- The USDX dropped in the markets despite gains earlier in the week.
- The Federal Reserve’s announcement – and low interest rate commitment – affected prices.
- The British pound was seen fairly stagnant on Thursday afternoon.
- The Bank of England announced that it will keep QE programme and interest rates on hold.
The greenback struggled to preserve its gains as trading played out on Thursday. The currency had risen on the price charts following the announcement from the Federal Reserve earlier in the week that interest rates were going to remain low for the foreseeable future. However, the gains proved to be short lived once the markets realised the long-term consequences of the move, which most likely spell a period of trouble for the dollar.
The Fed is now committed to holding interest rates down for years, and there is a sense among some analysts that this could impose long-term downward pressure on the dollar. Both inflation and the labour market are in the Fed’s sights, and it said earlier in the week that targets for both would need to be met before a rate alternation was considered.
The currency’s index, which is a tool designed to track how the dollar is performing compared to six other major currencies from across the globe, managed to delete the gains it had made earlier in the week. The index was down to 93.22. While the move away from the dollar did prevent some of the world’s riskier currencies from suffering extensively, those currencies were also in for problems.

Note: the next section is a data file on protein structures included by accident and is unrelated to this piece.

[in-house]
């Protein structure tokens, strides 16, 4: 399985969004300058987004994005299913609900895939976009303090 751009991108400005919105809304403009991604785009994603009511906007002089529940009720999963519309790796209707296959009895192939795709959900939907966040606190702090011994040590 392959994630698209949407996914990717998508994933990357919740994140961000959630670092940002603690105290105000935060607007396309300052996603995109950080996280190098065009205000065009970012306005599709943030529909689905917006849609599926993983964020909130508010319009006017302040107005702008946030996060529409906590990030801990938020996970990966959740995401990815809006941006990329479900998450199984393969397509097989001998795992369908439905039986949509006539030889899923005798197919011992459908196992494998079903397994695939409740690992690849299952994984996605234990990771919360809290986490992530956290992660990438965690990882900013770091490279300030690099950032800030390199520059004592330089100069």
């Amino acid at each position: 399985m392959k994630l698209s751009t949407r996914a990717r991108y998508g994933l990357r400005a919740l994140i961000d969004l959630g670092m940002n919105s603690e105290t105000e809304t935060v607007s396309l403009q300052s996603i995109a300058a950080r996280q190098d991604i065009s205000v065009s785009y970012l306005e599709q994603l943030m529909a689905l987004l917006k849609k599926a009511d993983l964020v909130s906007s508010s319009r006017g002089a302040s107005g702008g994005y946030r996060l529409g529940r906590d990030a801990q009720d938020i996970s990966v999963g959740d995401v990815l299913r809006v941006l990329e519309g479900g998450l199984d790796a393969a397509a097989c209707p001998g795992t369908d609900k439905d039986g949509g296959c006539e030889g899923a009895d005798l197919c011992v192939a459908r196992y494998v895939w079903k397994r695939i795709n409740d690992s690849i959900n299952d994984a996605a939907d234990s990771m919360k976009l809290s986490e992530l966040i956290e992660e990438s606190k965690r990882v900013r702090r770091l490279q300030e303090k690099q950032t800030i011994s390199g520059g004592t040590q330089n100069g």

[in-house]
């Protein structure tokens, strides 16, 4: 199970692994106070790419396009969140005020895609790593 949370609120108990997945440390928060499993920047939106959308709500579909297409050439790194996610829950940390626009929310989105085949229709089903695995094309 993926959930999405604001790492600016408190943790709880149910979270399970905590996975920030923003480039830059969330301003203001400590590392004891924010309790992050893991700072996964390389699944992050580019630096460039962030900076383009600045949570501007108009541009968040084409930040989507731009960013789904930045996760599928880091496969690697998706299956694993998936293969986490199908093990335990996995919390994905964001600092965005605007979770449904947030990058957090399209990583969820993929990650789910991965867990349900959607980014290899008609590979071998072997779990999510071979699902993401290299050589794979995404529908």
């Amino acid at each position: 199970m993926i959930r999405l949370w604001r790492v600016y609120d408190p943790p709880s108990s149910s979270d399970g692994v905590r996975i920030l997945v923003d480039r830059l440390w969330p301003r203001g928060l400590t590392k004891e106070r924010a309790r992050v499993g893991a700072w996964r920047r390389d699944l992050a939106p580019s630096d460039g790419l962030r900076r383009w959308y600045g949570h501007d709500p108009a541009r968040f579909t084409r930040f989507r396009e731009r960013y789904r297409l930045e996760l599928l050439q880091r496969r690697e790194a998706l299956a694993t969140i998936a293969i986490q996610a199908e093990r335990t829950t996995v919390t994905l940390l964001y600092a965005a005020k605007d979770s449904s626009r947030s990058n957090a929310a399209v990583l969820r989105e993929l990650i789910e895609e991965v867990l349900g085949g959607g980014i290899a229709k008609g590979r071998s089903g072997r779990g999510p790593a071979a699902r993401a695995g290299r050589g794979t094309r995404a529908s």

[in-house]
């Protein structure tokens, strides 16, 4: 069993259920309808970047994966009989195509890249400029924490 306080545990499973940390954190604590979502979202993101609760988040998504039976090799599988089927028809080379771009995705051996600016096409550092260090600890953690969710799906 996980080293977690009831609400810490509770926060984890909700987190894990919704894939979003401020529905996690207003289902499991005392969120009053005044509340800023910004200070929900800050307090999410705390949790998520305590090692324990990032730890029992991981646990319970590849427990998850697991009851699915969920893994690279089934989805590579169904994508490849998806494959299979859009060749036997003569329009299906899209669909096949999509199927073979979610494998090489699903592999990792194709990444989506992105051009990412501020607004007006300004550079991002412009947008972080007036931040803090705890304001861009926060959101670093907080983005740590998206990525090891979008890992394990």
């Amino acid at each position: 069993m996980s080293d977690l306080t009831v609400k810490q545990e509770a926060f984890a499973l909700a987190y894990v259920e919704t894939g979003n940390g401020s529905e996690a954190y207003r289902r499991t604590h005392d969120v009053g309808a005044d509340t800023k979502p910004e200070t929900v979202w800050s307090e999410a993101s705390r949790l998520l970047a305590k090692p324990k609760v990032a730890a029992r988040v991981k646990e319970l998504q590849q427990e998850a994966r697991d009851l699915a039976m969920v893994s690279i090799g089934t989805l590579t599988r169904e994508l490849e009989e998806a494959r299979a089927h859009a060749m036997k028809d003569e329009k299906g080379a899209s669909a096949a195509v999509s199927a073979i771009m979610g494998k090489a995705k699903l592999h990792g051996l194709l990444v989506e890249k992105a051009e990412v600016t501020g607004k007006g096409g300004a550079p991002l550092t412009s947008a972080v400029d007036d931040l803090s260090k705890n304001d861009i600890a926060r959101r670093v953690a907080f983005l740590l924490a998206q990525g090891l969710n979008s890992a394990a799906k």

The Aussie dollar was down by two-fifths of a percentage point over the course of the day, reaching $0.72770 at one stage. Elsewhere, the British pound remained somewhat stagnant. It was seen at $1.2958 in its pair with the dollar, which was in part fuelled by international forces. However, it was also caused in part by the impending meeting of the Bank of England, which took place in the afternoon. The Bank announced on that day that it would be keeping interest rates at 0.1%. It also announced that it would be making no significant changes to its quantitative easing programme, the value of which currently sits at close to £745bn.
However, market watchers noticed that the Bank’s Monetary Policy Committee considered making an unusual move towards negative interest rates. The Committee was given briefings on how negative rates, which are still widely unused across the world, might work in practice. The Bank is not believed to be entertaining negative interest rates at the moment.
One of the winners over the course of the day was the Japanese yen – a currency traditionally flocked to during times of tumult in the markets. At one stage, the JPY/USD pair was seen at 104.76 up against the greenback, which reflected its best position in just over two and a half months.